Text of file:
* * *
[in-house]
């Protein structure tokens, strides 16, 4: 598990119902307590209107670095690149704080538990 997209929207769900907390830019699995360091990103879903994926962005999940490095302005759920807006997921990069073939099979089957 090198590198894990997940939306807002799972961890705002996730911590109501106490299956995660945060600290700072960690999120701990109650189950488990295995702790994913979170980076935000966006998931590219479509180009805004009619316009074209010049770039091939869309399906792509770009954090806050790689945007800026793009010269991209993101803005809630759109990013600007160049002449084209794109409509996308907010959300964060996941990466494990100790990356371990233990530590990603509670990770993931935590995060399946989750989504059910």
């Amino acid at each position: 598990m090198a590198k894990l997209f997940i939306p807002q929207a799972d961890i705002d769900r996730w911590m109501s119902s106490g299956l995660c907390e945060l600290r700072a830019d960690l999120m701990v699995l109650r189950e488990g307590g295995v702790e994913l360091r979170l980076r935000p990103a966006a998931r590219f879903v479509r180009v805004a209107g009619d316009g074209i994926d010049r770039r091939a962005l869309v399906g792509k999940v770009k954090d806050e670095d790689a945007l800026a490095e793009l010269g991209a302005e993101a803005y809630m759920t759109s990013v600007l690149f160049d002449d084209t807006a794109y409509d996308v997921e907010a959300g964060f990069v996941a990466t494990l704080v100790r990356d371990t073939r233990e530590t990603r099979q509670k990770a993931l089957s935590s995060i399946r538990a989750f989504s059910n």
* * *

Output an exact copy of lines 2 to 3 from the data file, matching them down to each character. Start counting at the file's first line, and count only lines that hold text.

């Protein structure tokens, strides 16, 4: 598990119902307590209107670095690149704080538990 997209929207769900907390830019699995360091990103879903994926962005999940490095302005759920807006997921990069073939099979089957 090198590198894990997940939306807002799972961890705002996730911590109501106490299956995660945060600290700072960690999120701990109650189950488990295995702790994913979170980076935000966006998931590219479509180009805004009619316009074209010049770039091939869309399906792509770009954090806050790689945007800026793009010269991209993101803005809630759109990013600007160049002449084209794109409509996308907010959300964060996941990466494990100790990356371990233990530590990603509670990770993931935590995060399946989750989504059910």
């Amino acid at each position: 598990m090198a590198k894990l997209f997940i939306p807002q929207a799972d961890i705002d769900r996730w911590m109501s119902s106490g299956l995660c907390e945060l600290r700072a830019d960690l999120m701990v699995l109650r189950e488990g307590g295995v702790e994913l360091r979170l980076r935000p990103a966006a998931r590219f879903v479509r180009v805004a209107g009619d316009g074209i994926d010049r770039r091939a962005l869309v399906g792509k999940v770009k954090d806050e670095d790689a945007l800026a490095e793009l010269g991209a302005e993101a803005y809630m759920t759109s990013v600007l690149f160049d002449d084209t807006a794109y409509d996308v997921e907010a959300g964060f990069v996941a990466t494990l704080v100790r990356d371990t073939r233990e530590t990603r099979q509670k990770a993931l089957s935590s995060i399946r538990a989750f989504s059910n």